mySAP business suite covers mySAP customer relationship management (CRM), mySAP supply chain management (mySAP SCM), mySAP product lifecycle management (PLM), and mySAP supplier relationship management (SRM).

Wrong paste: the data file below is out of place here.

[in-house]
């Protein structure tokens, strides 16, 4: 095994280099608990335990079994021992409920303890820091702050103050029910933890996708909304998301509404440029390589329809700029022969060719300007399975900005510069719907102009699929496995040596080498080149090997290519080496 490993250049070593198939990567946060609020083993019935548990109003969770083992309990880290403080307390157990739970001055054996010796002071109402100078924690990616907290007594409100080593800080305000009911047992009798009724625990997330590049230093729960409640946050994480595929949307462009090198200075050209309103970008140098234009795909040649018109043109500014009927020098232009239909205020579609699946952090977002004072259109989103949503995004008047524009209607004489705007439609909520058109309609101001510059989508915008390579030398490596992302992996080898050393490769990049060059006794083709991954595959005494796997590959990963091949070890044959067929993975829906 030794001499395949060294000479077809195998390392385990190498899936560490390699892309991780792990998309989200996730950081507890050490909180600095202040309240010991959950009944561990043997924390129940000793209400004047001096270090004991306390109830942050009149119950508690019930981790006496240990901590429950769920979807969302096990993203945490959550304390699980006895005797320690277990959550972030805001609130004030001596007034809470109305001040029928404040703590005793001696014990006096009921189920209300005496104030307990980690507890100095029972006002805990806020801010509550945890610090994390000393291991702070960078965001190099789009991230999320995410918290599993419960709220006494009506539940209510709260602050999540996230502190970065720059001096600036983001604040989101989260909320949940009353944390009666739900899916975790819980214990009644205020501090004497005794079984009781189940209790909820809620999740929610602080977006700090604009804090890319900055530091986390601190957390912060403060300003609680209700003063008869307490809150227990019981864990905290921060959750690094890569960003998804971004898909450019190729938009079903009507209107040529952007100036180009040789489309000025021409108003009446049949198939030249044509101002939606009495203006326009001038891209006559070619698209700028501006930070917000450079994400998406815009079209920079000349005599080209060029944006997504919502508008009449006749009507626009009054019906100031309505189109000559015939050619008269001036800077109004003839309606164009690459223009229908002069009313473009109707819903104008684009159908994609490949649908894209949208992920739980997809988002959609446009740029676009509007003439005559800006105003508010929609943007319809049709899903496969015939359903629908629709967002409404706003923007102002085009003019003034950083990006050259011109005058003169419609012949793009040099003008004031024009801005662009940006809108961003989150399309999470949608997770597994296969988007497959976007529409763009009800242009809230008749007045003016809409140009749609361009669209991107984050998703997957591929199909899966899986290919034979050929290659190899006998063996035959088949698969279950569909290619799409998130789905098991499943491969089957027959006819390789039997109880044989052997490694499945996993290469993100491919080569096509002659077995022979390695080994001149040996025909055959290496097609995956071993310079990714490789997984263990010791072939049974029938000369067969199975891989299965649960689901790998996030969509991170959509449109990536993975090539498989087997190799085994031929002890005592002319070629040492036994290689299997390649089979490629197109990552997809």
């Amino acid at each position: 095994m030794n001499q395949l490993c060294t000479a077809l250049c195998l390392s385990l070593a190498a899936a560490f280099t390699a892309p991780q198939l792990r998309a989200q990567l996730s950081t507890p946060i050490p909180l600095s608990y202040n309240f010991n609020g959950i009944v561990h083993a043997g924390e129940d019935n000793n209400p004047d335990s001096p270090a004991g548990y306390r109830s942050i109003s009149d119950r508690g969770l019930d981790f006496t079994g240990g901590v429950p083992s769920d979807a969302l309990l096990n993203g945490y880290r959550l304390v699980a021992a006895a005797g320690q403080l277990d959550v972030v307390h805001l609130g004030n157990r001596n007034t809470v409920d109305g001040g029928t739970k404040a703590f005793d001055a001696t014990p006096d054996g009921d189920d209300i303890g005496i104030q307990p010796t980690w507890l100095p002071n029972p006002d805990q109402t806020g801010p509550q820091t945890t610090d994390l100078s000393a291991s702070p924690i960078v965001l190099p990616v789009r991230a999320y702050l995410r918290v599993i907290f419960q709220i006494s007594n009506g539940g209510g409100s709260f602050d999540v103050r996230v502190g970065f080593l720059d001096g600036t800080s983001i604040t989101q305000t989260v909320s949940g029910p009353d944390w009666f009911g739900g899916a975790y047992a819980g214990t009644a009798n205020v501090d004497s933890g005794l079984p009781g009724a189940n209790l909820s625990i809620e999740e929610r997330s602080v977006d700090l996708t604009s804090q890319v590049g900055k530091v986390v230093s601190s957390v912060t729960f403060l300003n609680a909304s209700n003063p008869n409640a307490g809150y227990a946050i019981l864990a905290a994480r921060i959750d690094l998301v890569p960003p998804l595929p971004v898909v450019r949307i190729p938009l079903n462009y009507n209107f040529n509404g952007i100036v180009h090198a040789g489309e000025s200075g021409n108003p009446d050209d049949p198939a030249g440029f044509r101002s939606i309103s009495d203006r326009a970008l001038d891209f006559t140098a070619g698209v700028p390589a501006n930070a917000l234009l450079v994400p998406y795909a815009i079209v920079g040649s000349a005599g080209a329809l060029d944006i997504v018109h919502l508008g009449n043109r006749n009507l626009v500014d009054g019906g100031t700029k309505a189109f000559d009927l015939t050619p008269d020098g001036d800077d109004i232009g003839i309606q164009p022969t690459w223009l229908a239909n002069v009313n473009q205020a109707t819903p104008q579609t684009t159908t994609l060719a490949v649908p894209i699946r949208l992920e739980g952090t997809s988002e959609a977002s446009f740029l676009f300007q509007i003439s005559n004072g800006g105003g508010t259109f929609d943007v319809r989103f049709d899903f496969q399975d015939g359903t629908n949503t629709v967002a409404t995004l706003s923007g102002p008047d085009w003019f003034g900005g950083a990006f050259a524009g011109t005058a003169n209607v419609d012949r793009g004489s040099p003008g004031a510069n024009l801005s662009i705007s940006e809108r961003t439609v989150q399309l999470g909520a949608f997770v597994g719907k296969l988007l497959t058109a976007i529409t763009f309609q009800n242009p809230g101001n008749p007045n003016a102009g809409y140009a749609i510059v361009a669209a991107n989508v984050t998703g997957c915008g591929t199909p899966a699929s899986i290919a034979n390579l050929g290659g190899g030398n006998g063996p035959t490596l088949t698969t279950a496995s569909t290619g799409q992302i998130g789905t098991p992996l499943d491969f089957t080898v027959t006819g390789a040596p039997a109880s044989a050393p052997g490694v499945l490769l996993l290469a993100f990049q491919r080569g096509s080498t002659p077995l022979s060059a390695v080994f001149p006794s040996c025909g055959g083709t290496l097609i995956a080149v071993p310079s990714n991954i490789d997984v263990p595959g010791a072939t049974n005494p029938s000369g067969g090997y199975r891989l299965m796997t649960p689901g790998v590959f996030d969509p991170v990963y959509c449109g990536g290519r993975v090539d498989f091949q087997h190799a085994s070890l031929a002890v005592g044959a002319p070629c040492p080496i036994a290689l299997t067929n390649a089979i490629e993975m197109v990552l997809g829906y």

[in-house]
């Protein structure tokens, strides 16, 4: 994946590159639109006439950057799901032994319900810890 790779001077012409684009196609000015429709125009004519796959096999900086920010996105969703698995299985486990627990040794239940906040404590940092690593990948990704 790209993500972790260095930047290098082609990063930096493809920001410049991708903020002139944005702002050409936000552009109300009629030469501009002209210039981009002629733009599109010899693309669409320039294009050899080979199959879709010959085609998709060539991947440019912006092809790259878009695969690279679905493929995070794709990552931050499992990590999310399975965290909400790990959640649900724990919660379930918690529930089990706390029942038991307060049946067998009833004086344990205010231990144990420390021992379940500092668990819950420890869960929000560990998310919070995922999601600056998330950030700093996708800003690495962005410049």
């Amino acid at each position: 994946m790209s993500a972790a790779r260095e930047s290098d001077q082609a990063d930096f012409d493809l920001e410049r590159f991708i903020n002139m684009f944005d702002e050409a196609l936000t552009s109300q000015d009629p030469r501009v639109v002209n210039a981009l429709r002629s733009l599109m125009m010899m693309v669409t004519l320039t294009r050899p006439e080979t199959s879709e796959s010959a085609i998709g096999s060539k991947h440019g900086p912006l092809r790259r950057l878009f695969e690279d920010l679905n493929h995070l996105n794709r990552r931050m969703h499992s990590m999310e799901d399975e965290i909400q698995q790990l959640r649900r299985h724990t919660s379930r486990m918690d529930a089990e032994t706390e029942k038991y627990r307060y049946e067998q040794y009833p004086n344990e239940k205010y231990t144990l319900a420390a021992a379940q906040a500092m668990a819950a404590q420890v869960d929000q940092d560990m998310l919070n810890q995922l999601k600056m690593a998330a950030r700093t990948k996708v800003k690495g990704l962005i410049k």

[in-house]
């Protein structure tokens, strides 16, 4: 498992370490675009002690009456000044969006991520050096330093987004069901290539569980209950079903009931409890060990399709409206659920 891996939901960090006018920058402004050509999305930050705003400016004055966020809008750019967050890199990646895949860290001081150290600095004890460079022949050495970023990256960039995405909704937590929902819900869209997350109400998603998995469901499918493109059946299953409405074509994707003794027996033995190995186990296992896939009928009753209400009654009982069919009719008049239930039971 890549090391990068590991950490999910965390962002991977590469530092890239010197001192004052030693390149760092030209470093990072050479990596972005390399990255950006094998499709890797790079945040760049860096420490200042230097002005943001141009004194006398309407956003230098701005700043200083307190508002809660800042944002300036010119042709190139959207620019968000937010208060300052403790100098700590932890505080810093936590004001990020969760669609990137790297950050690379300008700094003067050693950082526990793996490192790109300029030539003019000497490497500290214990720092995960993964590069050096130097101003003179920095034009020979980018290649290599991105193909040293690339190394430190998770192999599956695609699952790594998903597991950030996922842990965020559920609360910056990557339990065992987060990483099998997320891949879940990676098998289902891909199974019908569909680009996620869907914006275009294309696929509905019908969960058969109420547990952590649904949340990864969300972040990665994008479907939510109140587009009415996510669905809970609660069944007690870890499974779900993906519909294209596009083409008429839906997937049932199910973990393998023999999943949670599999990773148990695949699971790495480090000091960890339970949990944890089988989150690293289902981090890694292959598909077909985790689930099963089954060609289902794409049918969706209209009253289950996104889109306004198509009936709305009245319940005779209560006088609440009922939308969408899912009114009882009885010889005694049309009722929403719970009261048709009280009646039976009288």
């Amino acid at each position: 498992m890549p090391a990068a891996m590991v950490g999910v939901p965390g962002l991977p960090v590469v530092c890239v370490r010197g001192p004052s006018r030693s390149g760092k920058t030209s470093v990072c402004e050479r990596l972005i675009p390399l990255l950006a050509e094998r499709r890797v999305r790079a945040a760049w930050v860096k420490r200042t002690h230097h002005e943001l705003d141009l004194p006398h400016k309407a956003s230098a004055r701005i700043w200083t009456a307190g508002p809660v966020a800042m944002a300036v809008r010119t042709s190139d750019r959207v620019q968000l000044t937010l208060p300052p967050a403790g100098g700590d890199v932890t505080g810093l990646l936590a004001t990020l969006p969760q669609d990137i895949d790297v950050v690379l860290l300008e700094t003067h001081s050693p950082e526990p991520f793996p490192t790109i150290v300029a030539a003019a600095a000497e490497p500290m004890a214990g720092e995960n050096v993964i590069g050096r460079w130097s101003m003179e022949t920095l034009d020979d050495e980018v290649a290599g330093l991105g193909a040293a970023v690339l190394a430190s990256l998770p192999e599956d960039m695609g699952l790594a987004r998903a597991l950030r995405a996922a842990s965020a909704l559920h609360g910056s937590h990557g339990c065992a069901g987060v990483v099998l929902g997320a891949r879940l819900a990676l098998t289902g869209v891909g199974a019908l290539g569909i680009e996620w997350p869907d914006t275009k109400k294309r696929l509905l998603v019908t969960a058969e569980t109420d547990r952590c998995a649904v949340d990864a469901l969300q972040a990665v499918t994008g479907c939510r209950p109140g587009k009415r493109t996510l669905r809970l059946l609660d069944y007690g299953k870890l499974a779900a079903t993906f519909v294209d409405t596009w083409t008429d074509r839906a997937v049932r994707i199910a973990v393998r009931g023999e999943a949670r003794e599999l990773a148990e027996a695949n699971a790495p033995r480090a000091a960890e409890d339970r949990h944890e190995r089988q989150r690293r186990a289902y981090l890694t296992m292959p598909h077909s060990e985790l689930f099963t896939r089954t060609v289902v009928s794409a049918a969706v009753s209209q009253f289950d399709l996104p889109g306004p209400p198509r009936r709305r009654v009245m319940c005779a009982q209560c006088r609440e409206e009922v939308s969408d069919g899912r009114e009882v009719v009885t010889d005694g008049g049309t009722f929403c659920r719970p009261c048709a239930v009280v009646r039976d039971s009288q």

We have the SAP NetWeaver on the bottom. Here just as a short explanation, SAP NetWeaver has different areas of, let me say, technology software. Because SAP NetWeaver is a little bit the same like the Business Suite. So, on the Business Suite side we bond with a lot of components from the application point of view. And SAP NetWeaver is also kind of suite combining technology components and technology content in that area. So, SAP NetWeaver, for example, offers you people integration, what we see with the portal. Furthermore, we have the information integration, which is our Business Warehouse system and more on that area of information warehousing. Then we have the process integration and the process integration is our exchange infrastructure. So, what we do on the portal side where we combine the users in the systems for the users in the portal. On the other hand, we have the exchange infrastructure where we integrate our systems from a technical standpoint in the backbone. Unifies and aligns people, information and business processes ￠ Integrates across technologies and organizational boundaries ￠ A safe choice with full .NET and J2EE interoperability The second level is the Corporate Services. The Corporate Services as well as the next level, Operation Management is a level that is more or less the traditional level of ERP. Corporate services: Controlling of most expensive corporate functions Effective management of travel costs and making expense reimbursement more effective management of real estate portfolio management of incentives and commissions to motivate your work force Operations Covers all the core processes of the logistics value chain from ”Procure to Pay‘ and ”Order to Cash‘ ￠ Streamlined, efficient and integrated end-to-end business processes ￠ Proven and stable out-of-the-box integration ￠ Flexible migration path into the extended collaborative mySAP solutions: CRM, PLM, SCM, SRM Then we have, for sure, human resources and financial. Now it is called Human Capital Management, HCM, instead of HR, but it‘s more or less the same target, human resources. Human Capital management Ensuring workforce behavior and output supports business goals ￠ Empowering line management to better manage their people, organizations, and business areas ￠ Identification, development, and retention of top talents ￠ Streamlined HCM planning & management throughout the business and around the globe E-recruitment means you can bring your recruitment to the Internet. You could place pages on the Internet recruiting people for the company, for example. E learning, which is also something that is included in the solution in the area of HR. Financials Automation of the finance functions to keep the costs as low as possible ￠ Speeding up the preparation and processing of financial information to adequately react on changing market conditions ￠ Compliance with changes in corporate governance ￠ Making a smarter use of the free cash resources And finally, we have on top, the Analytics. Better understanding the company environment and the value drivers in the company ￠ Optimization and automation of planning on all management levels ￠ Analysis of internal and external factors ￠ Flexible consolidation of company results